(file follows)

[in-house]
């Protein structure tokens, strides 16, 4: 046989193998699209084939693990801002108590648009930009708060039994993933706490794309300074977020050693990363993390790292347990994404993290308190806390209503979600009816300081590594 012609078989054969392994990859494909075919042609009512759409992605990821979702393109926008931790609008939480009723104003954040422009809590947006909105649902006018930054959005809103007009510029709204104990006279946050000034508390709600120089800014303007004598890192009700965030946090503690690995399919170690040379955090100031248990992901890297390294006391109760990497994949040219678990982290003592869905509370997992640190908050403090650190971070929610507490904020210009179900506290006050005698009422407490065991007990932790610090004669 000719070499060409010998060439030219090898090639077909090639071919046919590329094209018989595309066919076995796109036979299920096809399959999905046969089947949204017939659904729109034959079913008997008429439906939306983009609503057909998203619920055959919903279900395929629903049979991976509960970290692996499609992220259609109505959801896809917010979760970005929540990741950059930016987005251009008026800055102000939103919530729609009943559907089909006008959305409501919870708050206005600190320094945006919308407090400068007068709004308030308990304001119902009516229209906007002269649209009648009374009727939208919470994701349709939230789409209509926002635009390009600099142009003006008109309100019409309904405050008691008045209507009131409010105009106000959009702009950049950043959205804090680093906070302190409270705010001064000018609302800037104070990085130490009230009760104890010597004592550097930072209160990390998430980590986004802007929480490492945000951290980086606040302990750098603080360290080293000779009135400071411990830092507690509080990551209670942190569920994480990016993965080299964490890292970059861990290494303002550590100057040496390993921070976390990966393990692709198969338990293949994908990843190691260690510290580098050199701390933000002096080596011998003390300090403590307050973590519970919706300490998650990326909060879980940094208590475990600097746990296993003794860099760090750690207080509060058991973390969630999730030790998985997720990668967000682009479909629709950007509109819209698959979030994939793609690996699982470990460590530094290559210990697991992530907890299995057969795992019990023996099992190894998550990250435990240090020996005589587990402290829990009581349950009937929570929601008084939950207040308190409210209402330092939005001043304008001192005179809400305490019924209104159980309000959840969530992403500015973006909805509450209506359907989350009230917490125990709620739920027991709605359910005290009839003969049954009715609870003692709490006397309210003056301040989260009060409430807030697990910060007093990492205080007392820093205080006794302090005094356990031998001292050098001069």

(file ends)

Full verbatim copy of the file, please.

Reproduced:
[in-house]
């Protein structure tokens, strides 16, 4: 046989193998699209084939693990801002108590648009930009708060039994993933706490794309300074977020050693990363993390790292347990994404993290308190806390209503979600009816300081590594 012609078989054969392994990859494909075919042609009512759409992605990821979702393109926008931790609008939480009723104003954040422009809590947006909105649902006018930054959005809103007009510029709204104990006279946050000034508390709600120089800014303007004598890192009700965030946090503690690995399919170690040379955090100031248990992901890297390294006391109760990497994949040219678990982290003592869905509370997992640190908050403090650190971070929610507490904020210009179900506290006050005698009422407490065991007990932790610090004669 000719070499060409010998060439030219090898090639077909090639071919046919590329094209018989595309066919076995796109036979299920096809399959999905046969089947949204017939659904729109034959079913008997008429439906939306983009609503057909998203619920055959919903279900395929629903049979991976509960970290692996499609992220259609109505959801896809917010979760970005929540990741950059930016987005251009008026800055102000939103919530729609009943559907089909006008959305409501919870708050206005600190320094945006919308407090400068007068709004308030308990304001119902009516229209906007002269649209009648009374009727939208919470994701349709939230789409209509926002635009390009600099142009003006008109309100019409309904405050008691008045209507009131409010105009106000959009702009950049950043959205804090680093906070302190409270705010001064000018609302800037104070990085130490009230009760104890010597004592550097930072209160990390998430980590986004802007929480490492945000951290980086606040302990750098603080360290080293000779009135400071411990830092507690509080990551209670942190569920994480990016993965080299964490890292970059861990290494303002550590100057040496390993921070976390990966393990692709198969338990293949994908990843190691260690510290580098050199701390933000002096080596011998003390300090403590307050973590519970919706300490998650990326909060879980940094208590475990600097746990296993003794860099760090750690207080509060058991973390969630999730030790998985997720990668967000682009479909629709950007509109819209698959979030994939793609690996699982470990460590530094290559210990697991992530907890299995057969795992019990023996099992190894998550990250435990240090020996005589587990402290829990009581349950009937929570929601008084939950207040308190409210209402330092939005001043304008001192005179809400305490019924209104159980309000959840969530992403500015973006909805509450209506359907989350009230917490125990709620739920027991709605359910005290009839003969049954009715609870003692709490006397309210003056301040989260009060409430807030697990910060007093990492205080007392820093205080006794302090005094356990031998001292050098001069």